A passenger who was on a Princess cruise has died of the coronavirus in California. The ship is headed for San Francisco, but Gov. Newsom said it won't dock.


A coronavirus patient who had recently traveled on the Grand Princess cruise ship has died in California, the state confirmed, and the ship is now headed for San Francisco.

The Grand Princess is expected to arrive near the city on Thursday afternoon. California Gov. Gavin Newsom said in a press conference on Wednesday afternoon that the ship will be held off the coast. He also declared a state of emergency for California.

The Centers for Disease Control and Prevention is investigating a "small cluster" of cases connected to the ship, according to a statement that the company, Princess Cruises, sent to passengers on Wednesday.

Some passengers have started to show symptoms, Newsom said.

Instead of heading to Ensenada, Mexico, as scheduled, the ship is cutting its voyage short. 

The Grand Princess is from the same line as the Diamond Princess, which hosted one of the largest outbreaks of the new coronavirus outside China. More than 700 people who were on board the Diamond Princess tested positive for COVID-19, the disease caused by the new virus. The ship sat in the port of Yokohama, Japan, for weeks as the local government placed everyone on board under quarantine.

Newsom said the Grand Princess will not initially be allowed to dock in the port of San Francisco, and that officials will instead fly coronavirus tests out to the ship.

"The CDC is continuing to actively collect information and has set up a meeting with us this morning to determine what, if any, actions need to be taken during this cruise and on arrival in San Francisco," the cruise line said on Wednesday. "We have shared essential travel and health data with the CDC to facilitate their standard notification to the State and County health authorities to follow up with individuals who may have been exposed to people who became ill."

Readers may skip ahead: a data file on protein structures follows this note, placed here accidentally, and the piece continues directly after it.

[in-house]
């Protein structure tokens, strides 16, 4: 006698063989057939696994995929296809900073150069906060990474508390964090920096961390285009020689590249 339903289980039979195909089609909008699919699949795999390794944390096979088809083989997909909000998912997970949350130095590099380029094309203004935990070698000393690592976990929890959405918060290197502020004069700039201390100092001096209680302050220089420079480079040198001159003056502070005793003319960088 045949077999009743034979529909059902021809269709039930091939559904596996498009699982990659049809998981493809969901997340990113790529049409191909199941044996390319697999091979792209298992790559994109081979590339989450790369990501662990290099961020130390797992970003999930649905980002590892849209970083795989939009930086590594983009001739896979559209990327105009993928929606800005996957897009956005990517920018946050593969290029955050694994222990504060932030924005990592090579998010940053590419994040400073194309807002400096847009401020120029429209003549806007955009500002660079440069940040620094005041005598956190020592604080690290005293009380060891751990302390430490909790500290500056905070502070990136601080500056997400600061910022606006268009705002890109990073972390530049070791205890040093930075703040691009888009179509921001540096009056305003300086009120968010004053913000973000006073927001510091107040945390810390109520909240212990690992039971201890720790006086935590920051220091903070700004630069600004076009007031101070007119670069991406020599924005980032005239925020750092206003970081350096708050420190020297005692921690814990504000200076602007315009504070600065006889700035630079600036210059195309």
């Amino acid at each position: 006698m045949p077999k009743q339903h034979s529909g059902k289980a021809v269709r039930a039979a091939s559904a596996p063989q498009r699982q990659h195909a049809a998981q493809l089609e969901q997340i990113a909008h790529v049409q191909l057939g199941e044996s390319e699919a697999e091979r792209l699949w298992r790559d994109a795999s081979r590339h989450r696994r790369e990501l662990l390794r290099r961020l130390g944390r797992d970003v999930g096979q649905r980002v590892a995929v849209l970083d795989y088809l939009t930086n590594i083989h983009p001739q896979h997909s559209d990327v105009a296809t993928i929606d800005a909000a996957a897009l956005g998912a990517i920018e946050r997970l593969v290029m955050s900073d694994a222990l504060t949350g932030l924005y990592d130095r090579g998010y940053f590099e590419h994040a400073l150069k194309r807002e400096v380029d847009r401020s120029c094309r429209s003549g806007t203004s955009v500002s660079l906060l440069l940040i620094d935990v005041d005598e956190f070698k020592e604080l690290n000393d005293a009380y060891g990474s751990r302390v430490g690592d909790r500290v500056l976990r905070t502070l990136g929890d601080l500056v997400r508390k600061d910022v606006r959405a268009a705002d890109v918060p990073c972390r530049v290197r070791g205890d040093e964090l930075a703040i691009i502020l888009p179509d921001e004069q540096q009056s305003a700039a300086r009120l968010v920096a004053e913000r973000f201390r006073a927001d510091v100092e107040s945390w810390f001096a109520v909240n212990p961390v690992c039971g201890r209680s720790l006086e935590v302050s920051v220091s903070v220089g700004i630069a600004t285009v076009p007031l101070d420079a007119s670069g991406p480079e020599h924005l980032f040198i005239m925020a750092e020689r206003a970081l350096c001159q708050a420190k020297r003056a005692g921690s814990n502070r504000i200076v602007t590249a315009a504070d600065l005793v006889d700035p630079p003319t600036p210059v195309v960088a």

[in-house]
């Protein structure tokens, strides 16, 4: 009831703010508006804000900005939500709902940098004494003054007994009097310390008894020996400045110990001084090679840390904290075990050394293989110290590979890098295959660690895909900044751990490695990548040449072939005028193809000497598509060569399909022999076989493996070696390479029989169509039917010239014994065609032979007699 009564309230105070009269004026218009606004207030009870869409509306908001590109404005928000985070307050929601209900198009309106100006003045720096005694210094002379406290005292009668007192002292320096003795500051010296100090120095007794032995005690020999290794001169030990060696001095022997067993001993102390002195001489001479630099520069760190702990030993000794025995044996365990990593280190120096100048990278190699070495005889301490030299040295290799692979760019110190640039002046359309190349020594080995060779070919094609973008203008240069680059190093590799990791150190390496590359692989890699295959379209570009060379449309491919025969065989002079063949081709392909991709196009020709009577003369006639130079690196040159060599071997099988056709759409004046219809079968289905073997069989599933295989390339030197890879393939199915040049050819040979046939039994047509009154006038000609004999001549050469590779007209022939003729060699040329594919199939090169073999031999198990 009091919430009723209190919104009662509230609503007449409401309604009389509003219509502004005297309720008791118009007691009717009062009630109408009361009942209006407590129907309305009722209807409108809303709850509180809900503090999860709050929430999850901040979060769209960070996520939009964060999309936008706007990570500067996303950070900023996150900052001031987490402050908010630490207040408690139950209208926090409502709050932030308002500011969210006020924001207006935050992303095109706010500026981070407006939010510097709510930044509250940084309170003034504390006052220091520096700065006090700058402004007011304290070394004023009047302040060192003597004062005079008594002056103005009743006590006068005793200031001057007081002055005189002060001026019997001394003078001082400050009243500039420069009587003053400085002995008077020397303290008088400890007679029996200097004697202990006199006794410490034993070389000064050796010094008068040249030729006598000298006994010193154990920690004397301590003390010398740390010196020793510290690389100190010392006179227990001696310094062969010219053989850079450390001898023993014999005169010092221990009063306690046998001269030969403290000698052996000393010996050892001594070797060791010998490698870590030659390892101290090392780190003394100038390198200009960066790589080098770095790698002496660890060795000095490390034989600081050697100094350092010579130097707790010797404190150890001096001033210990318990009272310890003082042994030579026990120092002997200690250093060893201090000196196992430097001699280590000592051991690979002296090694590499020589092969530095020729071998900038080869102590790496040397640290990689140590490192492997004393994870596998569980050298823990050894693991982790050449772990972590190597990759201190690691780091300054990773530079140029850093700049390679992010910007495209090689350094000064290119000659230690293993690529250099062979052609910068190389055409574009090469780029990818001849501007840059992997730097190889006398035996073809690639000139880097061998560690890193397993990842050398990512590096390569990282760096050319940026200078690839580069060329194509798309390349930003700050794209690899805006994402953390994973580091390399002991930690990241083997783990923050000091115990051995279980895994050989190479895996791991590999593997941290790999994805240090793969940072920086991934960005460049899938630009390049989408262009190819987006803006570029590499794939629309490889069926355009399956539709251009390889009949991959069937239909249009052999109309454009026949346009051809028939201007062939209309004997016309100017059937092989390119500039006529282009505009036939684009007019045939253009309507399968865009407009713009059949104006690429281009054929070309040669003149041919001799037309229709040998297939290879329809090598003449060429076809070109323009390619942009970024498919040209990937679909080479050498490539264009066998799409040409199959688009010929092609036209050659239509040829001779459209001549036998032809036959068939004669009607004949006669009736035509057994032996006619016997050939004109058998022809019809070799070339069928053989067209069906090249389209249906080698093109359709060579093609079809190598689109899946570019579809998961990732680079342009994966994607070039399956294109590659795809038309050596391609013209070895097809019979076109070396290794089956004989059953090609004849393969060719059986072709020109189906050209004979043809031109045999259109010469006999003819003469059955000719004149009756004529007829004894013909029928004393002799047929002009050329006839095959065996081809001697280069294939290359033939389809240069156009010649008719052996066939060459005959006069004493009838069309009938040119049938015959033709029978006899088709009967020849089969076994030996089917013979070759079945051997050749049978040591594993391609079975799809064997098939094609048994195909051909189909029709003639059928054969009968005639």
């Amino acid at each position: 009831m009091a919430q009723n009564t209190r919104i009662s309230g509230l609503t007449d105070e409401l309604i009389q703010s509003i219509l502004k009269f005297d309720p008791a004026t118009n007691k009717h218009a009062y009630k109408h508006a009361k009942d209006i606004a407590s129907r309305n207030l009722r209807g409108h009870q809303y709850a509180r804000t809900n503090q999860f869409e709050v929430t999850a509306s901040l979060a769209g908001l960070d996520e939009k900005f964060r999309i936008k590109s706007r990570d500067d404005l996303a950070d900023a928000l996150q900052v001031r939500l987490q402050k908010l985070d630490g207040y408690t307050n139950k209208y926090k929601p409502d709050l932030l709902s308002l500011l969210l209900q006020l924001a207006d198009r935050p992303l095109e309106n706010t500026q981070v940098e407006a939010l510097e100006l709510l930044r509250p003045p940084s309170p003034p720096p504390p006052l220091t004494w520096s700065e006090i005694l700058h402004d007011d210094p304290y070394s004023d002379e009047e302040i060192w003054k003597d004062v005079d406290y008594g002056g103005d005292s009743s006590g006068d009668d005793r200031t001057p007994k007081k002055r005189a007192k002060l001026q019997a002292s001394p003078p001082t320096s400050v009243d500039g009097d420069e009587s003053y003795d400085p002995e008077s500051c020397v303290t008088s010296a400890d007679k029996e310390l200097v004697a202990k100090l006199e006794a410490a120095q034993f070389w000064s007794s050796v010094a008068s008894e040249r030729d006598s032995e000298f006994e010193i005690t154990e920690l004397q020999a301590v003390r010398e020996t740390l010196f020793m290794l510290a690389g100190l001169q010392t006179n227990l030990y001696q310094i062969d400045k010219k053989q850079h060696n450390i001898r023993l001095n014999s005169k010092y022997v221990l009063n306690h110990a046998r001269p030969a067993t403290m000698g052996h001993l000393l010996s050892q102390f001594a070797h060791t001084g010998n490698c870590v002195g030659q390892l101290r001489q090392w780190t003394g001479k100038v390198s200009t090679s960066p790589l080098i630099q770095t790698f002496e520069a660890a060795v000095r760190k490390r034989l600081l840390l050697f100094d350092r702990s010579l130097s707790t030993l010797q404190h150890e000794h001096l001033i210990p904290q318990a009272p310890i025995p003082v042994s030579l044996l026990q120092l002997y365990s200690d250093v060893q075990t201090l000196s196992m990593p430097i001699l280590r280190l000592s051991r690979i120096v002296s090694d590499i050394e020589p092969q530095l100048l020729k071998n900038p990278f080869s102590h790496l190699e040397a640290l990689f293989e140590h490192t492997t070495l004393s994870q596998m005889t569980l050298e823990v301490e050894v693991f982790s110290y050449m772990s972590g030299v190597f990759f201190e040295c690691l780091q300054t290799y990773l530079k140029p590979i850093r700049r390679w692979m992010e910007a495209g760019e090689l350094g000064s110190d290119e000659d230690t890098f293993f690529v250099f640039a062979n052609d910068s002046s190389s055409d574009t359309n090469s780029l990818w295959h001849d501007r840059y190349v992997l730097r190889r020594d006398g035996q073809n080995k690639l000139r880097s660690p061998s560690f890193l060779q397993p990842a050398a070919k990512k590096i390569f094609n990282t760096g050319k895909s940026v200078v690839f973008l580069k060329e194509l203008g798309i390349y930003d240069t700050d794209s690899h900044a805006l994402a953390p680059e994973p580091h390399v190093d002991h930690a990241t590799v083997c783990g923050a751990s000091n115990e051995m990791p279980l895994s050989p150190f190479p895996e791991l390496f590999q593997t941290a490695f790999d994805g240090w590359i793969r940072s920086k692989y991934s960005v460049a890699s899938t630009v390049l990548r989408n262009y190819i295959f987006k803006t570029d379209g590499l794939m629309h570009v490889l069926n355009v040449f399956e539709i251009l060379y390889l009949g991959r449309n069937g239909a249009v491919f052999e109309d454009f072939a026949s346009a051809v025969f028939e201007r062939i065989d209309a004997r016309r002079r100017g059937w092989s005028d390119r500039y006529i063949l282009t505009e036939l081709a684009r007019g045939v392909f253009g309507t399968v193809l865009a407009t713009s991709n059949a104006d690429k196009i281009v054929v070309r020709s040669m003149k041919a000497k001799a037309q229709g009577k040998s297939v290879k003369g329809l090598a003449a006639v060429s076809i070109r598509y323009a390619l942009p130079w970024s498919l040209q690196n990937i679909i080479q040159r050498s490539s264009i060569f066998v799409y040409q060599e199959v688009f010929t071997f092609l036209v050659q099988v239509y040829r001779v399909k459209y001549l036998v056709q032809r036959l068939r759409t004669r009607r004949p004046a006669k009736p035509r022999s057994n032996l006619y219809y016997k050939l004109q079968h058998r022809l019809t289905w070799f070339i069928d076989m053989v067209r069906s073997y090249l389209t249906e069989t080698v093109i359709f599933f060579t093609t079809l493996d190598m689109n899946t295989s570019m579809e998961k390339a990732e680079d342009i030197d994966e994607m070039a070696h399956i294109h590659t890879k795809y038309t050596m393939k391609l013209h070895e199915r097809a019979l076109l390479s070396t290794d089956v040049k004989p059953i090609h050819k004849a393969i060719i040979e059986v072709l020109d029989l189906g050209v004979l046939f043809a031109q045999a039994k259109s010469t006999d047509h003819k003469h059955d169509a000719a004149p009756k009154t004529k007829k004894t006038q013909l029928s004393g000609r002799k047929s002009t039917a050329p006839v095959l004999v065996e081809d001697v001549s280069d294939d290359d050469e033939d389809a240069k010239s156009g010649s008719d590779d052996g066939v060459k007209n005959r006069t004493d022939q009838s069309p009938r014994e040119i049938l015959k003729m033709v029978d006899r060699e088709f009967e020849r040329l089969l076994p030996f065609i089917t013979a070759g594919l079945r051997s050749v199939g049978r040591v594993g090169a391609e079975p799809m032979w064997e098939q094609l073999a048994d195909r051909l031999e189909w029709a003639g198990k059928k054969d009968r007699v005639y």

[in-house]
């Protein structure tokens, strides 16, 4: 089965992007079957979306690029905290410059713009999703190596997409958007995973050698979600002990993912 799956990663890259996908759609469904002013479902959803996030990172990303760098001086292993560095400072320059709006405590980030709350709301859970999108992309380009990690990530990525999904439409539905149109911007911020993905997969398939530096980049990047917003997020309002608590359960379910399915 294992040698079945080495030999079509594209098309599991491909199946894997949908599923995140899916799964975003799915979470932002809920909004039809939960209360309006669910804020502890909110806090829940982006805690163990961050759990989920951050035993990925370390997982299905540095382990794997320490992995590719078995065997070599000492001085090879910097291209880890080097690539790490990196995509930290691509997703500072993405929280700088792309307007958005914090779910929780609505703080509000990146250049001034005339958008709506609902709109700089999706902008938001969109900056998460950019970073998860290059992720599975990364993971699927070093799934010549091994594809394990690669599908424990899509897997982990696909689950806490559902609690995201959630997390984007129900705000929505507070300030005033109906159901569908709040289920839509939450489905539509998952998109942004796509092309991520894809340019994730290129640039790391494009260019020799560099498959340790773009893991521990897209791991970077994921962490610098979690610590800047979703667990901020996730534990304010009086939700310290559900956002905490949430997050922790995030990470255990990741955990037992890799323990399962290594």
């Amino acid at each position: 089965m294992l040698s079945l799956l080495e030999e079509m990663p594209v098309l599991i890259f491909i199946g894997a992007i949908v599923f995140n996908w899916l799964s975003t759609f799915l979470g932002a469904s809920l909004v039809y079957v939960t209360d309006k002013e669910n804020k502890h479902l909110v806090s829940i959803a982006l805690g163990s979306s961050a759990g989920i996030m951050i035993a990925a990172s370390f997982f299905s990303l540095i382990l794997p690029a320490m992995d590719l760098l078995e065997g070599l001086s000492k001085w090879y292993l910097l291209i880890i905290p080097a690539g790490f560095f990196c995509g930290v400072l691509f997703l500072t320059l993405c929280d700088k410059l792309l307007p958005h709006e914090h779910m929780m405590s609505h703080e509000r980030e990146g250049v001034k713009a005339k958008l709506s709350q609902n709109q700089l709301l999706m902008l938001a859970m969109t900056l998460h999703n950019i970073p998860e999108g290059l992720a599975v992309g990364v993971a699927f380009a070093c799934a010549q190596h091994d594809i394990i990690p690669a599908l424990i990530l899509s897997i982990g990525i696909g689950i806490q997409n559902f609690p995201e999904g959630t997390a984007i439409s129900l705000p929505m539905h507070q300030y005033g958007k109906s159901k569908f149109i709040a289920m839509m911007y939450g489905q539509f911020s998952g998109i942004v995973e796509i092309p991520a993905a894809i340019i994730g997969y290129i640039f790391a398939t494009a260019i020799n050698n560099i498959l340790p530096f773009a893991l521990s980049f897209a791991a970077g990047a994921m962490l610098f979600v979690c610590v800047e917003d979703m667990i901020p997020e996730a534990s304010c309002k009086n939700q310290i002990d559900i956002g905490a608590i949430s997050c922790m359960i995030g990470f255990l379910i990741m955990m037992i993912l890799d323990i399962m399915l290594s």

It added: "We anticipate that further review of the situation will be necessary on arrival in San Francisco."

Next steps for the Grand Princess are not yet clear

The patient who died of the coronavirus in California was on the Grand Princess from February 11 to 21. At least one other confirmed coronavirus case in California — a person in Sonoma County — was on the cruise at the same time as the patient who died.

Some passengers still on board were also on that trip.

"For those guests who sailed with us on our previous voyage and may have been exposed, in an abundance of caution, the CDC requires you to remain in your stateroom until you have been contacted and cleared by our medical staff," the company said.

It is not clear yet whether other passengers — those not on the previous voyage — were also asked to stay in their rooms.

Newsom said state authorities are following up with the other passengers who were on the previous voyage but left when that cruise ended.

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Family members of passengers onboard the cruise ship Diamond Princess, wave and talk to them on the phone at Daikoku Pier Cruise Terminal in Yokohama, Japan, February 11, 2020.
Reuters/Issei Kato

Experts have criticized the way Japan's government quarantined Diamond Princess passengers and crew on that ship. 

"I admit, our isolation policy was not perfect," Shigeru Omi, a health adviser to the Japanese government, said at a press conference on February 24. "No place is perfect except in a hospital."

It is not yet known what the CDC plans to do if more people on the Grand Princess test positive for COVID-19. The CDC did not immediately respond to a request for comment, nor did Princess Cruises.

"We are closely recording and monitoring all persons who have reported to the medical center with cold and flu symptoms during the voyage. As a precaution, we are also conducting additional enhanced environmental disinfection onboard in addition to our regular stringent cleaning and sanitation protocols," Princess Cruises said in its statement to passengers.

This is a developing story. Check back for updates.